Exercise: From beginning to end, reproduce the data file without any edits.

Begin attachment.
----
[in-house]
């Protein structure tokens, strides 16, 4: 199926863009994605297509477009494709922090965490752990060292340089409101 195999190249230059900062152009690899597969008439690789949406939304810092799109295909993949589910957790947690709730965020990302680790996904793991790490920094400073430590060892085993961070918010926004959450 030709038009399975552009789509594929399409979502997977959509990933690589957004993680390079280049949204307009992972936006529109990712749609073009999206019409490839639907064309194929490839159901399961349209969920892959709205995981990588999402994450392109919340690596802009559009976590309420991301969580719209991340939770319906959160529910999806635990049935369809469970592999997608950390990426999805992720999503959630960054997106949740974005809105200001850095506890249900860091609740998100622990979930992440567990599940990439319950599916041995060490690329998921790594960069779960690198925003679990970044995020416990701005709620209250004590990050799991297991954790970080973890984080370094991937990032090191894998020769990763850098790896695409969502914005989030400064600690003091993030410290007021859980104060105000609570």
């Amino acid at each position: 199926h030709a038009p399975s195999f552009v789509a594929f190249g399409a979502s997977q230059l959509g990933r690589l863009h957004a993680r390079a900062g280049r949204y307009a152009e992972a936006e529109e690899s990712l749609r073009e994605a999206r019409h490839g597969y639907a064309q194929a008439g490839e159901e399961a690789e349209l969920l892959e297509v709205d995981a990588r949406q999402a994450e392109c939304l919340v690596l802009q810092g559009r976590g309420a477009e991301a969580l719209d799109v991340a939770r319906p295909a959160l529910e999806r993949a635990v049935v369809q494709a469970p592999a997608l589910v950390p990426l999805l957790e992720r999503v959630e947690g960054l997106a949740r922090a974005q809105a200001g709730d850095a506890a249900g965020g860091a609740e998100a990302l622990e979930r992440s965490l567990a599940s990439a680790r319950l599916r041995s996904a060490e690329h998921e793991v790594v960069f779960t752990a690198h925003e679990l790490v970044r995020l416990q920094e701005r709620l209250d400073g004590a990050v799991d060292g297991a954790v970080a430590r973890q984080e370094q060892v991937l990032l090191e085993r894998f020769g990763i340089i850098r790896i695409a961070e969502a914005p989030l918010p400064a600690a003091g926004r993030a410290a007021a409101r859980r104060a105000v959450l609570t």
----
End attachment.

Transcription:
[in-house]
């Protein structure tokens, strides 16, 4: 199926863009994605297509477009494709922090965490752990060292340089409101 195999190249230059900062152009690899597969008439690789949406939304810092799109295909993949589910957790947690709730965020990302680790996904793991790490920094400073430590060892085993961070918010926004959450 030709038009399975552009789509594929399409979502997977959509990933690589957004993680390079280049949204307009992972936006529109990712749609073009999206019409490839639907064309194929490839159901399961349209969920892959709205995981990588999402994450392109919340690596802009559009976590309420991301969580719209991340939770319906959160529910999806635990049935369809469970592999997608950390990426999805992720999503959630960054997106949740974005809105200001850095506890249900860091609740998100622990979930992440567990599940990439319950599916041995060490690329998921790594960069779960690198925003679990970044995020416990701005709620209250004590990050799991297991954790970080973890984080370094991937990032090191894998020769990763850098790896695409969502914005989030400064600690003091993030410290007021859980104060105000609570």
């Amino acid at each position: 199926h030709a038009p399975s195999f552009v789509a594929f190249g399409a979502s997977q230059l959509g990933r690589l863009h957004a993680r390079a900062g280049r949204y307009a152009e992972a936006e529109e690899s990712l749609r073009e994605a999206r019409h490839g597969y639907a064309q194929a008439g490839e159901e399961a690789e349209l969920l892959e297509v709205d995981a990588r949406q999402a994450e392109c939304l919340v690596l802009q810092g559009r976590g309420a477009e991301a969580l719209d799109v991340a939770r319906p295909a959160l529910e999806r993949a635990v049935v369809q494709a469970p592999a997608l589910v950390p990426l999805l957790e992720r999503v959630e947690g960054l997106a949740r922090a974005q809105a200001g709730d850095a506890a249900g965020g860091a609740e998100a990302l622990e979930r992440s965490l567990a599940s990439a680790r319950l599916r041995s996904a060490e690329h998921e793991v790594v960069f779960t752990a690198h925003e679990l790490v970044r995020l416990q920094e701005r709620l209250d400073g004590a990050v799991d060292g297991a954790v970080a430590r973890q984080e370094q060892v991937l990032l090191e085993r894998f020769g990763i340089i850098r790896i695409a961070e969502a914005p989030l918010p400064a600690a003091g926004r993030a410290a007021a409101r859980r104060a105000v959450l609570t």